Both Heisann and Hei mean the same thing. Heisann is just a longer way of saying it, mostly used when you didn’t expect to see your friend. Hallo and Halla both mean “Hello,” though keep in mind that Halla is more of a slang word, commonly used among younger people.

When it comes to the formal greeting, Hyggelig å se deg simply means “Nice to see you,” and is a very friendly way of greeting someone you know.

2- Greeting Colleagues

If you’re working or doing business in Norway, it’s important to note that the work environment is casual in most places. This means that the hierarchy in the workplace isn’t as noticeable as in other countries. At times, it can even be difficult to know who the boss is! Greetings in the workplace are often the same as greetings for friends, or similar to those used with acquaintances. Here’s how you’ll typically say “hello” and “nice to meet you” in Norwegian in the workplace.

Formal
Hei, hyggelig å treffe deg. “Hi, nice to meet you.”
God dag. “Good day.”

Informal
Hallo “Hello”
Hei “Hi”

A new greeting in Norwegian is mentioned here, God dag, meaning “Good day.” This is a very formal way of greeting someone and is rarely used. However, you’ll probably encounter it at least once in a workplace, and it’s normal to reply with the same greeting. The rest of the greetings are similar to how one greets friends and acquaintances.

Hei, hyggelig å treffe deg means the same as Hei, hyggelig å møte deg. The only difference is that treffe is used instead of møte. These words mean the same thing, but carry different weight. Treffe carries more weight compared to møte and therefore sounds more polite, even though both are formal.

3- Greeting Strangers

Introducing Yourself

Greeting strangers in Norwegian isn’t done often. There are some places in Norway, usually more rural areas, where greeting strangers is more common. There are no special greetings for this, and the simple “Hello” or “Hi” is normal to use.

4- Greetings Depending on the Time of Day

Good Morning Cartoon

In Norwegian, there are greetings that depend on the time of day. The times used for these greetings are morning, midday, afternoon, and evening.

A fun fact is that all of these can both be used as greetings and goodbyes. If you want to say goodbye with these greetings, you simply add Ha which means “Have,” in front of the greeting.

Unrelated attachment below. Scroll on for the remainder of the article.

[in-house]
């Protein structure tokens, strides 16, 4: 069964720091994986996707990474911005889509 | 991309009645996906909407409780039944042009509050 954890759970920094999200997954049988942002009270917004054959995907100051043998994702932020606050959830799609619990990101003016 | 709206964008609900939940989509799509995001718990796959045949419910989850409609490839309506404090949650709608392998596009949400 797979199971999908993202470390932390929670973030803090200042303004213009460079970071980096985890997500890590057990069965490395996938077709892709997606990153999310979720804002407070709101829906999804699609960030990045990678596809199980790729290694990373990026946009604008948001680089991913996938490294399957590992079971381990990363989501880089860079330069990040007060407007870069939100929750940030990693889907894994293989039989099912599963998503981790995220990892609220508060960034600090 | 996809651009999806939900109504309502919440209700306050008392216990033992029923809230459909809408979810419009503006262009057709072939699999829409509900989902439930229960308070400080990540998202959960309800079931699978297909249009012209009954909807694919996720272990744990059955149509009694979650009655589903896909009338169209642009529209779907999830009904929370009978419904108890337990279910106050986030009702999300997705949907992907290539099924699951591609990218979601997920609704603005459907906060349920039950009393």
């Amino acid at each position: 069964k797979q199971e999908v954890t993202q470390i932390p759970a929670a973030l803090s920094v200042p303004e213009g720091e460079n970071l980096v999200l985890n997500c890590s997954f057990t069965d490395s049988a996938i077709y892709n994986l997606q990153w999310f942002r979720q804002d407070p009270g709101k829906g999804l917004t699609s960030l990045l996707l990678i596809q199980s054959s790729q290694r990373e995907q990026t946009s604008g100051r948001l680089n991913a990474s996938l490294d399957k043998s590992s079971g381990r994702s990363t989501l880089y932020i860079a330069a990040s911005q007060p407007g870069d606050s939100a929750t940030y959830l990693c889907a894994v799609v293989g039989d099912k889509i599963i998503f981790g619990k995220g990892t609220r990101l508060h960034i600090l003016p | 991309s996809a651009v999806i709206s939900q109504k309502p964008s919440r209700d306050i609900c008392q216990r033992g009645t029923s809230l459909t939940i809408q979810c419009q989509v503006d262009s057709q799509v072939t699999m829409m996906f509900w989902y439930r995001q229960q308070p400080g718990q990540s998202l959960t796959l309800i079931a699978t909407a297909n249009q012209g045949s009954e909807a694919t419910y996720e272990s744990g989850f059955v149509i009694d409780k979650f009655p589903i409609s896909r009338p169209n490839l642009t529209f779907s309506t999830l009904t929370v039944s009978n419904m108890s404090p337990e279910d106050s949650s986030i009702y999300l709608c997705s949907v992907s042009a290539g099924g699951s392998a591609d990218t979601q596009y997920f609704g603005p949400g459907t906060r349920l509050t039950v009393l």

So, let’s take a look at more time-specific greetings. As you learn to introduce yourself in Norwegian, phrases like this are immensely helpful.

Morning – Normally used from 7am to 10am.
God morgen! “Good morning!”

Midday – Normally used from 10am to 2pm.
God formiddag! “Good morning!”

Afternoon – Normally used from 2pm to 6pm.
God ettermiddag! “Good afternoon!”

Evening – Normally used from 6pm and out.
God kveld! “Good evening!”

In Norwegian, there is a greeting for “midday” or “noon.” In English, the equivalent is “morning.” The times for when to use these greetings are not set in stone. It’s not unusual to say “good morning” if you wake up late, for example at noon or one o’clock. Just use what you feel is most natural to use depending on the time of the day. For example, some people consider the evening to start later or earlier than six o’clock.

Note that God natt, meaning “Good night,” is not used unless you’re going to bed.

2. How to Use “How are You?” in Norwegian

Something a lot of people are confused about when learning to greet people in Norwegian is the lack of the question “How are you?” When this question is used in Norwegian, it’s used as a genuine question and not just a greeting. You can ask this in a greeting, but you have to note that if you ask this in Norwegian, you will get a genuine answer. This means that you’ll have to prepare for either a positive or negative answer.

Obviously, there are always exceptions to the rule. The answer you get can depend on your relationship with the person you’re asking. If you don’t really know them, there’s a chance of you getting the polite Det går bra, meaning “I’m fine.”

However, when asking a friend, or even a colleague, you’ll usually get a long answer. If you ask someone Hvordan går det? which means “How are you?” and they’re having a bad day, you’ll hear about it. If you’re not prepared or interested in their answer, it’s better to avoid the question.

This also affects you if you’re the one being asked. If a Norwegian asks you this question, they actually wonder or care about how you’re feeling. We’ll talk more about how to answer further down.

1- How to Ask Someone “How are You?” in Norwegian

Woman Chatting Over Drinks

Hvordan går det? “How are you?”
Hvordan har du det? “How are you (feeling)?”